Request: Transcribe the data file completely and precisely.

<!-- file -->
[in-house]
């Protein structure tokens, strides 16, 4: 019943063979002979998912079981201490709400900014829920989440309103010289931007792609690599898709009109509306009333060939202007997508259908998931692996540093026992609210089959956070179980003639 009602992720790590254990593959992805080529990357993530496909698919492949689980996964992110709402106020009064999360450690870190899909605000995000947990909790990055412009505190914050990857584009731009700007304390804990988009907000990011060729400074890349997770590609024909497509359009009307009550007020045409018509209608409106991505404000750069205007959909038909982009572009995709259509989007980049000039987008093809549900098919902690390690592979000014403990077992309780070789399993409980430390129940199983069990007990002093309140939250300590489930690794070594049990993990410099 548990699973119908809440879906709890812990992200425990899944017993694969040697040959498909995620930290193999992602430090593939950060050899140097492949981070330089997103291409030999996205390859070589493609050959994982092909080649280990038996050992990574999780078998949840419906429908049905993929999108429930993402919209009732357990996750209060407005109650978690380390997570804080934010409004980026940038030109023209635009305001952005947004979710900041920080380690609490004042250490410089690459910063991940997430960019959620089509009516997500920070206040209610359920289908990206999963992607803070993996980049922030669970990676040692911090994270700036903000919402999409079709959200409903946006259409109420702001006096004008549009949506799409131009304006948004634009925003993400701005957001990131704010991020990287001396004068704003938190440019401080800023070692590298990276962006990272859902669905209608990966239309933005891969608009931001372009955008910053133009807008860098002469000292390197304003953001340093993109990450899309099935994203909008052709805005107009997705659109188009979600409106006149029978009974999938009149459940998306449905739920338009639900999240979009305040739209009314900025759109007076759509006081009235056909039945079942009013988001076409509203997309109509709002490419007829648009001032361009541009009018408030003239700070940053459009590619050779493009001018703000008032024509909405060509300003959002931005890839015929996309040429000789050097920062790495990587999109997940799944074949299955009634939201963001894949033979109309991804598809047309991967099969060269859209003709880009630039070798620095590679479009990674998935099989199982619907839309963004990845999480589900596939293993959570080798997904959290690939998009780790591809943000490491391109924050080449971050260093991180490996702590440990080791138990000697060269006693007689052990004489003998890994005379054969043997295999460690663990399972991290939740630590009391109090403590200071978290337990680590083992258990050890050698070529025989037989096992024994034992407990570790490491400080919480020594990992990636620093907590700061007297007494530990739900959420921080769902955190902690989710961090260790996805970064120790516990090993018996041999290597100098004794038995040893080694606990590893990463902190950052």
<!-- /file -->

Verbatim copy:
[in-house]
């Protein structure tokens, strides 16, 4: 019943063979002979998912079981201490709400900014829920989440309103010289931007792609690599898709009109509306009333060939202007997508259908998931692996540093026992609210089959956070179980003639 009602992720790590254990593959992805080529990357993530496909698919492949689980996964992110709402106020009064999360450690870190899909605000995000947990909790990055412009505190914050990857584009731009700007304390804990988009907000990011060729400074890349997770590609024909497509359009009307009550007020045409018509209608409106991505404000750069205007959909038909982009572009995709259509989007980049000039987008093809549900098919902690390690592979000014403990077992309780070789399993409980430390129940199983069990007990002093309140939250300590489930690794070594049990993990410099 548990699973119908809440879906709890812990992200425990899944017993694969040697040959498909995620930290193999992602430090593939950060050899140097492949981070330089997103291409030999996205390859070589493609050959994982092909080649280990038996050992990574999780078998949840419906429908049905993929999108429930993402919209009732357990996750209060407005109650978690380390997570804080934010409004980026940038030109023209635009305001952005947004979710900041920080380690609490004042250490410089690459910063991940997430960019959620089509009516997500920070206040209610359920289908990206999963992607803070993996980049922030669970990676040692911090994270700036903000919402999409079709959200409903946006259409109420702001006096004008549009949506799409131009304006948004634009925003993400701005957001990131704010991020990287001396004068704003938190440019401080800023070692590298990276962006990272859902669905209608990966239309933005891969608009931001372009955008910053133009807008860098002469000292390197304003953001340093993109990450899309099935994203909008052709805005107009997705659109188009979600409106006149029978009974999938009149459940998306449905739920338009639900999240979009305040739209009314900025759109007076759509006081009235056909039945079942009013988001076409509203997309109509709002490419007829648009001032361009541009009018408030003239700070940053459009590619050779493009001018703000008032024509909405060509300003959002931005890839015929996309040429000789050097920062790495990587999109997940799944074949299955009634939201963001894949033979109309991804598809047309991967099969060269859209003709880009630039070798620095590679479009990674998935099989199982619907839309963004990845999480589900596939293993959570080798997904959290690939998009780790591809943000490491391109924050080449971050260093991180490996702590440990080791138990000697060269006693007689052990004489003998890994005379054969043997295999460690663990399972991290939740630590009391109090403590200071978290337990680590083992258990050890050698070529025989037989096992024994034992407990570790490491400080919480020594990992990636620093907590700061007297007494530990739900959420921080769902955190902690989710961090260790996805970064120790516990090993018996041999290597100098004794038995040893080694606990590893990463902190950052």